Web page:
Wednesday, 25 July 2007


Scenes of homes in picturesque old towns in central England under water have understandably provoked a wave of sympathy around the country.

And rightly so. But similar scenes in the not-quite-so-quaint cities of Hull, Sheffield and Leeds haven't met with the same response.
Maybe this is because the Seven and Thames valleys are not just geographically in central England, they are also very much in Middle England.

I have complete sympathy for those whose homes are devastated, and I wish them well in obtaining justice from those thieving bastards at the insurance companies who only ever seem to want to provide cover for those eventualities that are never actually going to happen. So they are now questioning the renewal of flood cover for anybody living in areas prone to flooding.

BUT no one seems to be picking up on the irony of Middle England bleating that it's all the government's fault.

Generally I'm all for blaming most of the evils of the past few years on New Labour, but even I think that blaming the bad weather on them is stretching it a bit. Although there is of course a serious underlying argument here about the possible effects of global warming, and a lack of investment in infrastructure .

And here's the issue;

Middle England is the land that baulks at the prospect of taxation and public spending - and civil engineering on the scale to provide adequate flood defences doesn't come cheap. This is also the land that believes it's every citizen's right to own their own Barratt home, whether it's in a flood plain or not. It's the land that said local authorities shouldn't get in the way of private property developers. And its Middle England who supported and profited from the privatisation of public utilities the water companies who haven't updated their sewage and mains systems.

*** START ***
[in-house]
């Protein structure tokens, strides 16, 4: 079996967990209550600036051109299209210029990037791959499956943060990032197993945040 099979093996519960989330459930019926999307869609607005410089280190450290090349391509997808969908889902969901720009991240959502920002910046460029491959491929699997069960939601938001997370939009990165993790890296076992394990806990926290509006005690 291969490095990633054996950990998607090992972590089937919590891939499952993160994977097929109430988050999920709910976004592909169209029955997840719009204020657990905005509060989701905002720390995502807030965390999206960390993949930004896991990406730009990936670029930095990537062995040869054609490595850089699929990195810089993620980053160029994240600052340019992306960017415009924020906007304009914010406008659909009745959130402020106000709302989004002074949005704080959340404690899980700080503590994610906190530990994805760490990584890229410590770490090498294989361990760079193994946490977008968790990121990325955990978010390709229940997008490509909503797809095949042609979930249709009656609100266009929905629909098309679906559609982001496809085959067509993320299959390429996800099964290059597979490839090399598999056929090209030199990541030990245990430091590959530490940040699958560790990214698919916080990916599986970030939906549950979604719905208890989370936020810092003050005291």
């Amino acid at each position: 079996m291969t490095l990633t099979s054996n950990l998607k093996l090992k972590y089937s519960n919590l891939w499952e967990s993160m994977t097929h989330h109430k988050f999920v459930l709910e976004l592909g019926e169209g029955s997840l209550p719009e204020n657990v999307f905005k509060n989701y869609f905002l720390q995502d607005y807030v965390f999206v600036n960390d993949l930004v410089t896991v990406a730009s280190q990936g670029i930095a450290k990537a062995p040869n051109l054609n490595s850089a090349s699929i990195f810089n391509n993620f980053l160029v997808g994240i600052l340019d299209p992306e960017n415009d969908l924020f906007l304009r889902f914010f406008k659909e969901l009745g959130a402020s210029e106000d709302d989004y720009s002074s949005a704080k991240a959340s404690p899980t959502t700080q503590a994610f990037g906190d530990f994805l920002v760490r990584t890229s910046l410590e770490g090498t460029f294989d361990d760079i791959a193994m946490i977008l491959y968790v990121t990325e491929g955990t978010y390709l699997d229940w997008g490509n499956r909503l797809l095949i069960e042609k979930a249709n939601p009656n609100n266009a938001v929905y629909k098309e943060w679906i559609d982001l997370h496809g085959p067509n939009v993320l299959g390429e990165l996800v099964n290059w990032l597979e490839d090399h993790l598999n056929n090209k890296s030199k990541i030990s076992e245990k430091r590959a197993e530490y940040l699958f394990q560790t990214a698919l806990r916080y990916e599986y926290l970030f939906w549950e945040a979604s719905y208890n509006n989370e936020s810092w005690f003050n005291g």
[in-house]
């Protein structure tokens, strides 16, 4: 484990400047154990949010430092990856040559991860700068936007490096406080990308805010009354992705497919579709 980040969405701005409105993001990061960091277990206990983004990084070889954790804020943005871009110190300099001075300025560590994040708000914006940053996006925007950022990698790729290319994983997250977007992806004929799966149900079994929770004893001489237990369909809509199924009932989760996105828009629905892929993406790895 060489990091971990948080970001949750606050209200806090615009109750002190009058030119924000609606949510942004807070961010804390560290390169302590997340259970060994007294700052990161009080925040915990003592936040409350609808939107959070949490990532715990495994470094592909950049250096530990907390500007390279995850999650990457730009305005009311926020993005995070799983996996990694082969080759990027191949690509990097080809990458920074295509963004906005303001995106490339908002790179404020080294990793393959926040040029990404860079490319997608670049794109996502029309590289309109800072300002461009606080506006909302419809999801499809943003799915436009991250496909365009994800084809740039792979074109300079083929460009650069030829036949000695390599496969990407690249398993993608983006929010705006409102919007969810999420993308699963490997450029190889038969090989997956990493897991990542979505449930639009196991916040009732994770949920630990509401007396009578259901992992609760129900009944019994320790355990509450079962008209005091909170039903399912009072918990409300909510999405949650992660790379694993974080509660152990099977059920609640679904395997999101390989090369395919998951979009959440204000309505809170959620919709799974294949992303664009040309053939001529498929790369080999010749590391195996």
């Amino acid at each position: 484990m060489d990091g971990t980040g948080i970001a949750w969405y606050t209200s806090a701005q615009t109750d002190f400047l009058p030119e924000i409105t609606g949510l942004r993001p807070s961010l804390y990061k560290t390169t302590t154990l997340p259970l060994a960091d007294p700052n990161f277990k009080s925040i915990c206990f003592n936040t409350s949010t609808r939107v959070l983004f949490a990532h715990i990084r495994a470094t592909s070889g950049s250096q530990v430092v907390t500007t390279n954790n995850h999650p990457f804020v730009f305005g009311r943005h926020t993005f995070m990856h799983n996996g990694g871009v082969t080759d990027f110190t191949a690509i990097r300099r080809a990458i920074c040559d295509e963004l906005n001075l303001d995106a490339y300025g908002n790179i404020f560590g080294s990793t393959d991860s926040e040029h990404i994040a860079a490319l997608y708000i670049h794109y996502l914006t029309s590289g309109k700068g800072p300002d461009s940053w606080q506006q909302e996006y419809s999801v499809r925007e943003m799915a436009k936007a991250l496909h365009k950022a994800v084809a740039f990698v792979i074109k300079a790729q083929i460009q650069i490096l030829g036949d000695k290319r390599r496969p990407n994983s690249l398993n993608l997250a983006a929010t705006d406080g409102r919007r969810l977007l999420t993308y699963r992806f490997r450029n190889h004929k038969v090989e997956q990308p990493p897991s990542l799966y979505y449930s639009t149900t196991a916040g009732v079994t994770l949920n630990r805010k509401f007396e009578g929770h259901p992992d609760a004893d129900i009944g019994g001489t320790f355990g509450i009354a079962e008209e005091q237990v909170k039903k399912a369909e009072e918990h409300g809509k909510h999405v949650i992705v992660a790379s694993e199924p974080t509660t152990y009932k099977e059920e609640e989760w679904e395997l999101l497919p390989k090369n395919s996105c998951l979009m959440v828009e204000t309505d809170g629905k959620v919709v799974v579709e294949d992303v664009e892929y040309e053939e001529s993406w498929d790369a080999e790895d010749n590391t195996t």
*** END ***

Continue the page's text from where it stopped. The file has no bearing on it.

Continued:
I don't believe in divine retribution - but you can see a certain irony in all this. A bit like when the Countryside Alliance complained about the loss of rural jobs having voted Tory for years and not supported other workers (like the miners) trying to save their jobs.

And finally, to all those Little Englanders who are now saying that we should stop foreign aid and divert the resources to domestic flood relief - get some fucking perspective! Comparisons with the devastation of the tsunami or Hurricane Katrina are in very poor taste.

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